What I mean when I say Markey’s bet on net neutrality paid off is that his courage to embrace what he believed was the right policy, and willingness to fight for it passionately in the face of lobbying pressure from some of the wealthiest companies in America, paid off. Green New Deal didn’t happen in a vacuum. It was only one in the latest set of important policy areas where Markey got out in front well before anyone imagined it would pay off politically (in fact, while difficult to remember now, the consensus in the press when Markey and AOC introduced the Green New Deal in 2018 was that it was “too progressive” and would actually hurt Democrats in 2020).


This kind of courage won Markey enormous support in the advocacy community broadly — another factor pundits tend to overlook. While many people in MA didn’t recognize Ed Markey’s name in 2019, anyone active in disability access or consumer protection or environmentalism absolutely did. Back in the spring, every activist I spoke with was backing Markey; not because they had anything against Kennedy, but because Markey had such a strong record of being there when it counted for people used to seeing their elected representatives shy away from fights with big corporations on issues they think few people know about or care about. My mother-in-law with multiple sclerosis (and a former resident of Malden before she moved to Burlington, MA) was absolutely furious about Kennedy challenging Markey after everything Markey has done on disability access. The kind of people who write letters and call their Congressmen on issues they care about are also the kinds of people who talk to their friends and neighbors to support their champions on the Hill when the time comes.


Like the policy issues Markey takes on, this kind of old fashioned roots in the community aren’t as flashy as things like Tik Tok videos, so reporters and pundits tend to underestimate them. But an army of determined seniors, environmentalists and other advocates working to get you elected is worth a dozen viral videos. And when you can bring the two together, like Markey did, it makes for a truly winning combination.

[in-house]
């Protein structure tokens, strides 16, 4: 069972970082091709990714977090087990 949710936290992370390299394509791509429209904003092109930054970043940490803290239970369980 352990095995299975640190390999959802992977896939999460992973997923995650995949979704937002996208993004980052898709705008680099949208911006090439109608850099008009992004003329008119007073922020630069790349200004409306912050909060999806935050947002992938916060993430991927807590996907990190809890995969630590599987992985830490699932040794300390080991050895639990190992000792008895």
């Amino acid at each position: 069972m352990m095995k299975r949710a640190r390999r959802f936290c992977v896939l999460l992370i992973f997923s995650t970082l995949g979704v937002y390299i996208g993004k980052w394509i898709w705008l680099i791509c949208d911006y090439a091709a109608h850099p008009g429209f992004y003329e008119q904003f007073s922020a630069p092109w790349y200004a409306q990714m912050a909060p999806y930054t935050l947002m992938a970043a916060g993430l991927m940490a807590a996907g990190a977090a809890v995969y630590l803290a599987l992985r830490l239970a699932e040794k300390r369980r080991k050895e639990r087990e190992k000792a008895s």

To conclude, I have a saying: “Being right is not enough, but it helps more than people think.” Ed Markey proved that in his primary win. Being on the right side of history by doing what he thought was right gave him a record to run on and a base to tap into that people massively underestimated. For all the talk of Markey’s supposed nastiness toward Kennedy (and the stuff people have complained about is so tame that it is hard to imagine this as being ‘nasty’ by conventional standards), Markey ran on policy and his policy record. I am already seeing some political consultants saying that Kennedy waited too long to “define Markey” in a negative way. That’s bull. Defining Markey as an out of touch Washington insider was the key to Kennedy’s campaign. Markey ran an insanely positive campaign and made the affirmative case that people should vote for him — and it worked. Those who cannot find it in themselves to believe that substance matters will stubbornly refuse to believe that. But I can hope that a new generation will continue to be inspired by Ed Markey and build careers based on doing what’s right, not what’s safe.


Stay tuned. . . .